The peppers come from the village of Lodosa in the Navarra region of northern Spain. Named after its distinctive shape, piquillo means “little beak” in Spanish. These bright red peppers are handpicked in the fall, fire-roasted and peeled.

You can go fancy and make a quick sauce for the plate by running a couple of peppers in the food processor with a dash of sherry vinegar, but all you need is a thin slice of cheese that melts easily and piquillo peppers. Then bake them for a few minutes and you have a tasty hot tapa.

Once you try this you can replace the cheese with chopped tuna, precooked risotto, leftover cooked beef that’s been chopped up — just about anything tastes better warmed up in a piquillo pepper.

10 oz. Fontina cheese (yes, I know everyone else uses Manchego cheese to maintain the Spanish theme, but Fontina melts much quicker and easier. You can also shred the cheese and add Manchego to add a different flavor)

4 tablespoons finely chopped fresh chives (plus more for garnish)

4 tablespoons fresh finely chopped basil (plus more for garnish)

12 oz. roasted piquillo peppers from a jar (about 24 peppers), drained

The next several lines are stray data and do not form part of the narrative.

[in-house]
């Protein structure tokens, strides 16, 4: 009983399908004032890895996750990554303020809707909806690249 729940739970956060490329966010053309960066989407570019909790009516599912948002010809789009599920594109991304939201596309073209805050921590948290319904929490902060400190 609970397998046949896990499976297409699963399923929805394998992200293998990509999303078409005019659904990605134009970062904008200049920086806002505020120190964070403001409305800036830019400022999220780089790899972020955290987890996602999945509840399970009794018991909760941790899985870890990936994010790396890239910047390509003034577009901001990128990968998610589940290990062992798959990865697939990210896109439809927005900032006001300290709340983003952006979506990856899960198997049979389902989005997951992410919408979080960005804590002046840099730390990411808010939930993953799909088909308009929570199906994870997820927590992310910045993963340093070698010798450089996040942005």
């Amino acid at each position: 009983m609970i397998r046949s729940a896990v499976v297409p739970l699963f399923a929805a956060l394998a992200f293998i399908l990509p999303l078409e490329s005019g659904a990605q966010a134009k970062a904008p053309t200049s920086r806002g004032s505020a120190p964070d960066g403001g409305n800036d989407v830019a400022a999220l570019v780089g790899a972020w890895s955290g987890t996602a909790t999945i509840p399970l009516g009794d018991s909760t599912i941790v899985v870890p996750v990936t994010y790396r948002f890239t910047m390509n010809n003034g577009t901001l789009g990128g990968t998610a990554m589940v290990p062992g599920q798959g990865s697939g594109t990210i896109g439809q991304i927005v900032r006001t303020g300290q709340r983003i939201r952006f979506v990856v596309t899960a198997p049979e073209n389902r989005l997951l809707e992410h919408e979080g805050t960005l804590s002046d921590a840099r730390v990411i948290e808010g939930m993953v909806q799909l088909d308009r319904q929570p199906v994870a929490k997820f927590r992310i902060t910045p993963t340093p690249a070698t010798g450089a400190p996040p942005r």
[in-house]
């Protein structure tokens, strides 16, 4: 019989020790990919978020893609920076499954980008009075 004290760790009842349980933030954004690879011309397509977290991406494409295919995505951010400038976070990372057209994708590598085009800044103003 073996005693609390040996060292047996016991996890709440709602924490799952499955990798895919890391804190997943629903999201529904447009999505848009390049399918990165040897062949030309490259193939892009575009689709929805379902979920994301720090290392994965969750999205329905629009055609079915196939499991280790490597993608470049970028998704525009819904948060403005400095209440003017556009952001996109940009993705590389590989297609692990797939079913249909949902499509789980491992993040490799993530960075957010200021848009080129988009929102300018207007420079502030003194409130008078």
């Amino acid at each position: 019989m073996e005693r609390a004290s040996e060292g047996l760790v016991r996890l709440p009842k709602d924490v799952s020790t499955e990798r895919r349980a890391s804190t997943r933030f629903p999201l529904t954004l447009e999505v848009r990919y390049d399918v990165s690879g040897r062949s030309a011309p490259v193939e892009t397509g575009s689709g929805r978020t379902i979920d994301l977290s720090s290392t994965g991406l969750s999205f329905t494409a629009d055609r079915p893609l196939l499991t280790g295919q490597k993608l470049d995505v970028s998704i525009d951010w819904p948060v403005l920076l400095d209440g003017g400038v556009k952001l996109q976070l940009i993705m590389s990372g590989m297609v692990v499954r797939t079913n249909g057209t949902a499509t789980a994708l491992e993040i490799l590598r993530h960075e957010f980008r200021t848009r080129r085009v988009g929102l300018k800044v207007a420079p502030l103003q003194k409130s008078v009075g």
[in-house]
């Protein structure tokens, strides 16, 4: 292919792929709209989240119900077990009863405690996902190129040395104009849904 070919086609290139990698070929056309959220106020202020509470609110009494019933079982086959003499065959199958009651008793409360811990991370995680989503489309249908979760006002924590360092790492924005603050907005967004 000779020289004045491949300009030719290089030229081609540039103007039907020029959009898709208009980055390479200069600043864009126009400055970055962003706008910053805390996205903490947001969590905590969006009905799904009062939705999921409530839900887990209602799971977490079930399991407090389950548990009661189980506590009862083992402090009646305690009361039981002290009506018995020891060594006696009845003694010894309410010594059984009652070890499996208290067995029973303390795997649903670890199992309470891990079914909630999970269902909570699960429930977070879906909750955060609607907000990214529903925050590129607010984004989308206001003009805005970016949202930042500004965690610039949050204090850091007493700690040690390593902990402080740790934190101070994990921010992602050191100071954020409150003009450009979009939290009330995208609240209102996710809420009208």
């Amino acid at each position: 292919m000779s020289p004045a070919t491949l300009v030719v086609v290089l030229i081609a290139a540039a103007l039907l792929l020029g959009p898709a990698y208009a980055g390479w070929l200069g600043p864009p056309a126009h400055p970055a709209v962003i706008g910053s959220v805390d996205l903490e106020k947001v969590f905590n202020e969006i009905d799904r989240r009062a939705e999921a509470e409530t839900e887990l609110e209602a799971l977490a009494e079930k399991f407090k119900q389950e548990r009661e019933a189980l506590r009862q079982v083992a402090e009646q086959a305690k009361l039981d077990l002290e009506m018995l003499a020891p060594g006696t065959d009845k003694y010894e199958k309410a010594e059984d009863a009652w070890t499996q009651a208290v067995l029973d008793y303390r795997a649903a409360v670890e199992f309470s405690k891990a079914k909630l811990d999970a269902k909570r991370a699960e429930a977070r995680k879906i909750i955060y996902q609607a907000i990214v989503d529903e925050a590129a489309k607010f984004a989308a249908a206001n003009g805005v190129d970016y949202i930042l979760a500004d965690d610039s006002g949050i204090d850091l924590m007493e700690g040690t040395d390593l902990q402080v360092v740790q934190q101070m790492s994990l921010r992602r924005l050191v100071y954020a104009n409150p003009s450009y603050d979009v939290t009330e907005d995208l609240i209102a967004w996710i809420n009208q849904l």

3 1/2 tablespoons balsamic vinegar

1/3 cup extra-virgin olive oil

Kosher salt

Freshly ground pepper

Equipment: One sheet pan covered with parchment paper

Preheat oven to 325°F. Shred the Fontina cheese into a small bowl and add chives and basil. Use a teaspoon to deliver a heap of the cheese mixture inside each pepper.

Slide into the oven for about 10 minutes but start checking at 5 minutes to see if the mixture has melted.

In the meantime, make a vinaigrette by slowly whisking the olive oil into the vinegar. When combined, add a good dash of salt and a couple of grinds of pepper.

When the peppers are hot and cheese mixture is oozing out, place on serving plate and drizzle the vinaigrette over the top. Finish with more finely chopped chives and basil spread over the red pepper. Serve warm with bread or crackers.

Baba Ghanoush

Serves 4 as a dip with other items

To make a good baba ghanoush, you must roast the eggplant over an open flame. I hold it is self-evident that that’s what outdoor gas grills are made for. If you have a gas burner on your stove, you can roast it there but, from personal experience, just know it will make a mess.

Lebanon claims the dish originated there but you see variations throughout the Middle East. It is a typical meze (starter) of the region, often served as a side to a main meal and as a dip for pita bread.